Agents need to move from “pushing products” towards “providing holistic solutions.” This will require more training and a focus on creating new offerings that address evolving needs around health, wealth, and wellness. This approach could help counter many consumers’ distrust of the life insurance industry. According to LIMRA, 36% of consumers rate the honesty and ethical standards of the insurance salesperson as low or very low.
Drive efficiencies. To raise productivity, insurers should invest in building digital and advanced analytic capabilities that can provide agents with qualified leads with a high propensity to buy and qualify for coverage. Moreover, by applying these tools to the in-force book, carriers can identify many leads (for example, buy-up options) that are often untapped today. With their deep resources, carriers are in a better position than other distribution partners to invest in these capabilities. For example, carriers in China have made significant per agent productivity gains thanks to their transition to a digitally delivered, analytics-enabled, end-to-end experience.
Automation and artificial intelligence will be critical to driving efficiencies and making the underwriting process simpler, faster, and less invasive, thus reducing overall costs (such as those associated with medical exams). For example, straight-through processing can modernize, streamline, and automate front-, middle-, and back-office processes. Proven tools such as e-application, e-delivery, and case tracking can reduce acquisition and administrative expenses while improving the customer and advisor experience.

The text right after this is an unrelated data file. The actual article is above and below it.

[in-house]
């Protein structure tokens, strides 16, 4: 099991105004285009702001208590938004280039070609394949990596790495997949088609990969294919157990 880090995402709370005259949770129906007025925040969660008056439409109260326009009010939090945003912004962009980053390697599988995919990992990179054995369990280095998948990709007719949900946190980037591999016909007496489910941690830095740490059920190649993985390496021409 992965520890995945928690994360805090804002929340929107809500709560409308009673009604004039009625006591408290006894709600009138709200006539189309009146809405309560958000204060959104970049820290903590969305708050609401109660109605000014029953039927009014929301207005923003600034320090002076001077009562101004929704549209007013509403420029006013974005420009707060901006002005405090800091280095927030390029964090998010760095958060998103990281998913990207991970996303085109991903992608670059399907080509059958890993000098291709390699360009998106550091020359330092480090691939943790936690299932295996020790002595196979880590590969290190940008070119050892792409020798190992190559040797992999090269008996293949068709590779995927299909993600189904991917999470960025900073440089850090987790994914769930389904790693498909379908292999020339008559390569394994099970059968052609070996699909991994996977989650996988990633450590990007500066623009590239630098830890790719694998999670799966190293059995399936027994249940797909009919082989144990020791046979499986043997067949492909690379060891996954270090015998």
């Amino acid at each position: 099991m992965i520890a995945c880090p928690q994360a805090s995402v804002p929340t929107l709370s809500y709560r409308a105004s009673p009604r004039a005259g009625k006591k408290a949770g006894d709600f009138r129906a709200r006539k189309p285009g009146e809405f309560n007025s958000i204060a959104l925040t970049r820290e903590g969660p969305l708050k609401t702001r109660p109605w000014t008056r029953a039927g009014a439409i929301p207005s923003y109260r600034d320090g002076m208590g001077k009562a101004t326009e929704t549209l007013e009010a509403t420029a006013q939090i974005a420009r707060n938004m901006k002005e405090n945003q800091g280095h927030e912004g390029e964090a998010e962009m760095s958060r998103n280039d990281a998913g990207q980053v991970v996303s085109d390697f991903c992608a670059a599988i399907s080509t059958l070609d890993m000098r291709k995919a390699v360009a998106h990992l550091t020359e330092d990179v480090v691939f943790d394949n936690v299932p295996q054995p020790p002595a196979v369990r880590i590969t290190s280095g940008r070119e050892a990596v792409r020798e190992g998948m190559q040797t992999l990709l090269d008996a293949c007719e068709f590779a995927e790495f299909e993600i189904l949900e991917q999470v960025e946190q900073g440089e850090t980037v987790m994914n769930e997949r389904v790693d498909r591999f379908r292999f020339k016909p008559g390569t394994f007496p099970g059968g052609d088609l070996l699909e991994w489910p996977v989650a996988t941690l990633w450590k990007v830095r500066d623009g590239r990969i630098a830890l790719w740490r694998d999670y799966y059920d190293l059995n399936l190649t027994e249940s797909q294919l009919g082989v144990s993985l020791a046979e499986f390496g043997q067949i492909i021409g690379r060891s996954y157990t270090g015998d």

All stakeholders stand to benefit from transforming distribution—even the agents themselves.
Address the in-force book of business. Investors and insurance executives must isolate the economics of the in-force book, new business, and distribution to determine where value is being created or destroyed. Too often, they find unwelcome surprises, such as new business being written at a loss in order to sustain the in-force book and distribution structures. This is mostly a problem in mature markets, where carriers often struggle with capital intensive/low-return in-force books.
Going forward, it is critical to evaluate a broad range of strategic options, including whether to maintain the in-force books open to new business, place the business into runoff, divest underperforming books, or acquire books and become an aggregator to drive scale.
THE AGENCY OF THE FUTURE
The pace of change will accelerate. Some insurers are already making bold distribution moves, and that is important because digital players from adjacent industries are looking for disruptive opportunities, perhaps as part of a broader health, wealth, and wellness planning and advisory offering.
Although there is no one-size-fits-all formula for success, the agency of the future will likely be fully automated, will provide agents with qualified leads and other digital and analytic capabilities to boost their productivity, and will address customer needs more holistically, with richer solutions across their lifetimes. (See Exhibit 2.)